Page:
By Lisa Seachrist
Connetics Corp. initiated a pivotal Phase II/III study of ConXn (recombinant human relaxin-H2) as a therapy for scleroderma.
The trial will test two dosages of ConXn against placebo in 200 patients with diffuse scleroderma, a life-threatening connective tissue disease. The study will serve as the linchpin of a biologics license application, which Palo Alto, Calif.-based Connetics hopes to complete in early 2001.
"There is a huge need for a drug to treat this disease," said John Higgins, chief financial officer at Connetics. "There really isn't much that works against this disease. The data from our Phase II trial showed that ConXn actually reversed the disease."
Scleroderma is characterized by thickening of the skin as a result of excessive production of collagen. The disease afflicts 300,000 people in the U.S., 80 percent of them women.
As collagen invades the skin, it causes it to harden. Most patients have a localized version of the disease that affects the hands or extremities. In diffuse scleroderma, collagen invades not only the skin, but internal organs as well. Fifty to 70 percent of patients diagnosed with diffuse scleroderma die from pulmonary fibrosis or cardiac fibrosis within five years of diagnosis.
Relaxin is a naturally occurring protein hormone comprised of 52 amino acids. It is associated with pregnancy in that it helps prepare a woman by relaxing the ligaments in the pelvic area.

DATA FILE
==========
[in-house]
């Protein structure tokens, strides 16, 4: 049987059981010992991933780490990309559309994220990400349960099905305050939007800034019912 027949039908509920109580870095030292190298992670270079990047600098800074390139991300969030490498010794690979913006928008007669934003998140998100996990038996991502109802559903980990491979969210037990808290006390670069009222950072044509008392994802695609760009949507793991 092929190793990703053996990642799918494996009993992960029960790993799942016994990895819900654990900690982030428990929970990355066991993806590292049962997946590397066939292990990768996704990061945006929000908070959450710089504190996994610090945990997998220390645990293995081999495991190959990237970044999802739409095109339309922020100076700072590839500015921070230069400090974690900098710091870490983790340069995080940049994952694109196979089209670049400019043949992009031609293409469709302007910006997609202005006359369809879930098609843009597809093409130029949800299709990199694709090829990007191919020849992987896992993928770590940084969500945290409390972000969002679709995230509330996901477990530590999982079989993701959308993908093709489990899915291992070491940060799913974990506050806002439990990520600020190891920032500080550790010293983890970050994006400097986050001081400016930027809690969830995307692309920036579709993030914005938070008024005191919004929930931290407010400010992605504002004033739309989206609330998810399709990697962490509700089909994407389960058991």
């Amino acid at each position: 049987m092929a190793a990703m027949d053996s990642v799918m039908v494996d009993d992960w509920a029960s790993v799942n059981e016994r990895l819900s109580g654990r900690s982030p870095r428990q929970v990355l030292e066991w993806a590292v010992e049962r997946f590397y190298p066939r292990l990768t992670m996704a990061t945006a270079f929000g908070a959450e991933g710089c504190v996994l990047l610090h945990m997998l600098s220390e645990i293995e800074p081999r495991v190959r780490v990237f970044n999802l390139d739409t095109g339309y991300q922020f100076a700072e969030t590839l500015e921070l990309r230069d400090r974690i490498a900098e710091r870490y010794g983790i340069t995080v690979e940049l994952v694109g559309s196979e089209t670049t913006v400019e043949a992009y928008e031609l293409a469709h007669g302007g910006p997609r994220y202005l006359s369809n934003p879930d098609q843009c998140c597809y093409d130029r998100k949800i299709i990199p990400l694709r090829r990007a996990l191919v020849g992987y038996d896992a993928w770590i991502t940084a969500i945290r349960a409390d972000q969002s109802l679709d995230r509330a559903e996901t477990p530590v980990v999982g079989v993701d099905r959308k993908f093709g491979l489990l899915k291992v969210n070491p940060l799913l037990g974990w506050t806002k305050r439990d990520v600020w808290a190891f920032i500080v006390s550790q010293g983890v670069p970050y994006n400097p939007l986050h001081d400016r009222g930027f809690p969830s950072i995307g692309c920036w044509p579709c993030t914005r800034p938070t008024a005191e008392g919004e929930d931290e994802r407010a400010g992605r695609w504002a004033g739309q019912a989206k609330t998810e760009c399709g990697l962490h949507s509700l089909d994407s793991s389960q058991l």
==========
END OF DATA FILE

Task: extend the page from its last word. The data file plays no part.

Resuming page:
Relaxin - and ConXn - work by decreasing the amount of collagen produced and increasing the amount of collagenase - an enzyme that breaks down collagen. In effect, the naturally occurring agent and ConXn are antifibrotic agents.
The antifibrotic character of relaxin was first recognized in 1958, when a study of purified porcine relaxin published in the Journal of the American Medical Association concluded relaxin had a positive effect on scleroderma. However, porcine relaxin proved too difficult to reliably purify and it was removed from the market.
Connetics licensed the human recombinant version of relaxin from Genentech Inc., of South San Francisco, in 1993 as one of its founding products.
The pivotal ConXn trial will randomize 200 patients to either a 25 microgram per kilogram per day dose of ConXn, a 10 microgram per kilogram per day dose, or a placebo. ConXn will be delivered via a small portable insulin pump.
Patients will be treated for six months, after which investigators will measure ConXn's effect on skin fibrosis (hardening), vital organ function and global assessment scores by both patients and physicians. The primary endpoint for the trial is an improvement in the Modified Rodnan Skin Score, a measurement of skin thickness at 17 areas of the body.
Trial Expected To Finish In Second Half Of 2000
Higgins pointed out that improvement is a high bar to set for success because scleroderma is a progressive disease and the best that is often expected in such situations is to stop progression. However, Phase II studies of the drug showed the 25 microgram dose provided a statistically significant improvement in disease symptoms.
Higgins said the company expects the trial will take six months to fully enroll and will be completed sometime in second half of 2000.
Connetics recently announced that it had signed a $40 million deal with Medeva plc, of London, to develop and market ConXn in Europe. (See BioWorld Today, Jan. 13, 1999, p. 1).
In April 1998, Connetics signed a $14 million deal with Suntory Ltd., of Osaka, Japan, to develop and sell ConXn for scleroderma in Japan.
Connetics stock (NASDAQ:CNCT) closed Tuesday at $7.875, up 50 cents.